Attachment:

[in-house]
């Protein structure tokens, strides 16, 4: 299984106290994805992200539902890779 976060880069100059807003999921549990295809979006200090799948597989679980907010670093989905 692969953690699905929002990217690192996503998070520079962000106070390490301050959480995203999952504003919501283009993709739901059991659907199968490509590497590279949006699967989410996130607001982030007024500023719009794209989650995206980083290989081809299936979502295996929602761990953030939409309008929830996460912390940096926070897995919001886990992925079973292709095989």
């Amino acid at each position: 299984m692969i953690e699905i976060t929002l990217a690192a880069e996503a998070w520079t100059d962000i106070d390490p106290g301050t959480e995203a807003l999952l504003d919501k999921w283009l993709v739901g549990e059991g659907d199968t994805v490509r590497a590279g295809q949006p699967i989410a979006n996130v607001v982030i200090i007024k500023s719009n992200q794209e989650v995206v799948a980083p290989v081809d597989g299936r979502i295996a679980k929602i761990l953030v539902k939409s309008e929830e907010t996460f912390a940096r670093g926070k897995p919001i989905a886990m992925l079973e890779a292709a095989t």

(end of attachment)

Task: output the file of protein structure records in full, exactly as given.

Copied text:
[in-house]
């Protein structure tokens, strides 16, 4: 299984106290994805992200539902890779 976060880069100059807003999921549990295809979006200090799948597989679980907010670093989905 692969953690699905929002990217690192996503998070520079962000106070390490301050959480995203999952504003919501283009993709739901059991659907199968490509590497590279949006699967989410996130607001982030007024500023719009794209989650995206980083290989081809299936979502295996929602761990953030939409309008929830996460912390940096926070897995919001886990992925079973292709095989």
């Amino acid at each position: 299984m692969i953690e699905i976060t929002l990217a690192a880069e996503a998070w520079t100059d962000i106070d390490p106290g301050t959480e995203a807003l999952l504003d919501k999921w283009l993709v739901g549990e059991g659907d199968t994805v490509r590497a590279g295809q949006p699967i989410a979006n996130v607001v982030i200090i007024k500023s719009n992200q794209e989650v995206v799948a980083p290989v081809d597989g299936r979502i295996a679980k929602i761990l953030v539902k939409s309008e929830e907010t996460f912390a940096r670093g926070k897995p919001i989905a886990m992925l079973e890779a292709a095989t």